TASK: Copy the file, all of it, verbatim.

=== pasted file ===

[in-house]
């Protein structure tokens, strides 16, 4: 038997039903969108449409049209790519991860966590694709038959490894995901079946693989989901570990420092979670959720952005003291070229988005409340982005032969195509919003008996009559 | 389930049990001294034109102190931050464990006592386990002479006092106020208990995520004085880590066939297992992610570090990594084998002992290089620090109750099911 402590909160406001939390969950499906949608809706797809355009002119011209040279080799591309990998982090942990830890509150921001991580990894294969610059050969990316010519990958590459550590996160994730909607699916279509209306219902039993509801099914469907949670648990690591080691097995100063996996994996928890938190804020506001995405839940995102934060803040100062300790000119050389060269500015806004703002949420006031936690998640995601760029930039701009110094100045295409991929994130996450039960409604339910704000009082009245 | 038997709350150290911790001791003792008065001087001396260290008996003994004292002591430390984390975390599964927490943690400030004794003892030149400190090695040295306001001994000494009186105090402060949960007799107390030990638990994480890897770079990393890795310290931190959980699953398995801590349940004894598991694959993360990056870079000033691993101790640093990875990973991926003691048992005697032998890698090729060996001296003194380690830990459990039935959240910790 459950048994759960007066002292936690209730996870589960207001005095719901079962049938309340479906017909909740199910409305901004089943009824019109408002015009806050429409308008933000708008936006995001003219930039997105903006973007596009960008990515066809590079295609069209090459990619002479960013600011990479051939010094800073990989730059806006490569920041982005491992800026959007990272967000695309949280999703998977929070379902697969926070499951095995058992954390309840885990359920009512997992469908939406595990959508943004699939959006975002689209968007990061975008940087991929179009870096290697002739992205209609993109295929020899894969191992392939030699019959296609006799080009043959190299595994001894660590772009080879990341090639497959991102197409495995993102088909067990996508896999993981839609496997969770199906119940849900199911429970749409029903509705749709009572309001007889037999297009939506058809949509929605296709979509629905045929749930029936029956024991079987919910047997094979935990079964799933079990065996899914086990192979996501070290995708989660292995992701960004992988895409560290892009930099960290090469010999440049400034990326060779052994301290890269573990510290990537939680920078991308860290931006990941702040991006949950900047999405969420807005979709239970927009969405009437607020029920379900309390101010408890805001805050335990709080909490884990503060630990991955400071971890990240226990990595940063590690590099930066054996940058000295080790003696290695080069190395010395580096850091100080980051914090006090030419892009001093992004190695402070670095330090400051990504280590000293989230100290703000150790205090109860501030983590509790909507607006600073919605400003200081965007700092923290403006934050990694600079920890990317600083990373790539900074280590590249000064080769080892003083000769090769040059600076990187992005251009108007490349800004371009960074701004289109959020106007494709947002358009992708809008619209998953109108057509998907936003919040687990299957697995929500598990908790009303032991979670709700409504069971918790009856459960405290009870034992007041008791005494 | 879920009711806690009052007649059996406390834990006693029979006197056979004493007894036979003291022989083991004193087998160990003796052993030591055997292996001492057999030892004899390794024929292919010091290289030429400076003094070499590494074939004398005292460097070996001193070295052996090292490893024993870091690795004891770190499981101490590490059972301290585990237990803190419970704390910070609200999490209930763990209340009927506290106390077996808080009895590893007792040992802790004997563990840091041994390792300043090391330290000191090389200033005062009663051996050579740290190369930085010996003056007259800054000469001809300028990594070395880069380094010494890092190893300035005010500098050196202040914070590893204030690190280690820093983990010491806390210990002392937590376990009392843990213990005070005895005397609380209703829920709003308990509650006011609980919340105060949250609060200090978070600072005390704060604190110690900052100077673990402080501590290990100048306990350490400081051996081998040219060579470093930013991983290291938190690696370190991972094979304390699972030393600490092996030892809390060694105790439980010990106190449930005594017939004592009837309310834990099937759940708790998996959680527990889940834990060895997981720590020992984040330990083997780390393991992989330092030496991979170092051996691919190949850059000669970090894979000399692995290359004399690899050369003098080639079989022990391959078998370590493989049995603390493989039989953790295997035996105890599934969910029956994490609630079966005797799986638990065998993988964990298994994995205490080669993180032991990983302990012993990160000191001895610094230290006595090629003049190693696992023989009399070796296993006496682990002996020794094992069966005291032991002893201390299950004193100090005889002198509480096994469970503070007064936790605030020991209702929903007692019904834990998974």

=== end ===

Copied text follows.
[in-house]
């Protein structure tokens, strides 16, 4: 038997039903969108449409049209790519991860966590694709038959490894995901079946693989989901570990420092979670959720952005003291070229988005409340982005032969195509919003008996009559 | 389930049990001294034109102190931050464990006592386990002479006092106020208990995520004085880590066939297992992610570090990594084998002992290089620090109750099911 402590909160406001939390969950499906949608809706797809355009002119011209040279080799591309990998982090942990830890509150921001991580990894294969610059050969990316010519990958590459550590996160994730909607699916279509209306219902039993509801099914469907949670648990690591080691097995100063996996994996928890938190804020506001995405839940995102934060803040100062300790000119050389060269500015806004703002949420006031936690998640995601760029930039701009110094100045295409991929994130996450039960409604339910704000009082009245 | 038997709350150290911790001791003792008065001087001396260290008996003994004292002591430390984390975390599964927490943690400030004794003892030149400190090695040295306001001994000494009186105090402060949960007799107390030990638990994480890897770079990393890795310290931190959980699953398995801590349940004894598991694959993360990056870079000033691993101790640093990875990973991926003691048992005697032998890698090729060996001296003194380690830990459990039935959240910790 459950048994759960007066002292936690209730996870589960207001005095719901079962049938309340479906017909909740199910409305901004089943009824019109408002015009806050429409308008933000708008936006995001003219930039997105903006973007596009960008990515066809590079295609069209090459990619002479960013600011990479051939010094800073990989730059806006490569920041982005491992800026959007990272967000695309949280999703998977929070379902697969926070499951095995058992954390309840885990359920009512997992469908939406595990959508943004699939959006975002689209968007990061975008940087991929179009870096290697002739992205209609993109295929020899894969191992392939030699019959296609006799080009043959190299595994001894660590772009080879990341090639497959991102197409495995993102088909067990996508896999993981839609496997969770199906119940849900199911429970749409029903509705749709009572309001007889037999297009939506058809949509929605296709979509629905045929749930029936029956024991079987919910047997094979935990079964799933079990065996899914086990192979996501070290995708989660292995992701960004992988895409560290892009930099960290090469010999440049400034990326060779052994301290890269573990510290990537939680920078991308860290931006990941702040991006949950900047999405969420807005979709239970927009969405009437607020029920379900309390101010408890805001805050335990709080909490884990503060630990991955400071971890990240226990990595940063590690590099930066054996940058000295080790003696290695080069190395010395580096850091100080980051914090006090030419892009001093992004190695402070670095330090400051990504280590000293989230100290703000150790205090109860501030983590509790909507607006600073919605400003200081965007700092923290403006934050990694600079920890990317600083990373790539900074280590590249000064080769080892003083000769090769040059600076990187992005251009108007490349800004371009960074701004289109959020106007494709947002358009992708809008619209998953109108057509998907936003919040687990299957697995929500598990908790009303032991979670709700409504069971918790009856459960405290009870034992007041008791005494 | 879920009711806690009052007649059996406390834990006693029979006197056979004493007894036979003291022989083991004193087998160990003796052993030591055997292996001492057999030892004899390794024929292919010091290289030429400076003094070499590494074939004398005292460097070996001193070295052996090292490893024993870091690795004891770190499981101490590490059972301290585990237990803190419970704390910070609200999490209930763990209340009927506290106390077996808080009895590893007792040992802790004997563990840091041994390792300043090391330290000191090389200033005062009663051996050579740290190369930085010996003056007259800054000469001809300028990594070395880069380094010494890092190893300035005010500098050196202040914070590893204030690190280690820093983990010491806390210990002392937590376990009392843990213990005070005895005397609380209703829920709003308990509650006011609980919340105060949250609060200090978070600072005390704060604190110690900052100077673990402080501590290990100048306990350490400081051996081998040219060579470093930013991983290291938190690696370190991972094979304390699972030393600490092996030892809390060694105790439980010990106190449930005594017939004592009837309310834990099937759940708790998996959680527990889940834990060895997981720590020992984040330990083997780390393991992989330092030496991979170092051996691919190949850059000669970090894979000399692995290359004399690899050369003098080639079989022990391959078998370590493989049995603390493989039989953790295997035996105890599934969910029956994490609630079966005797799986638990065998993988964990298994994995205490080669993180032991990983302990012993990160000191001895610094230290006595090629003049190693696992023989009399070796296993006496682990002996020794094992069966005291032991002893201390299950004193100090005889002198509480096994469970503070007064936790605030020991209702929903007692019904834990998974």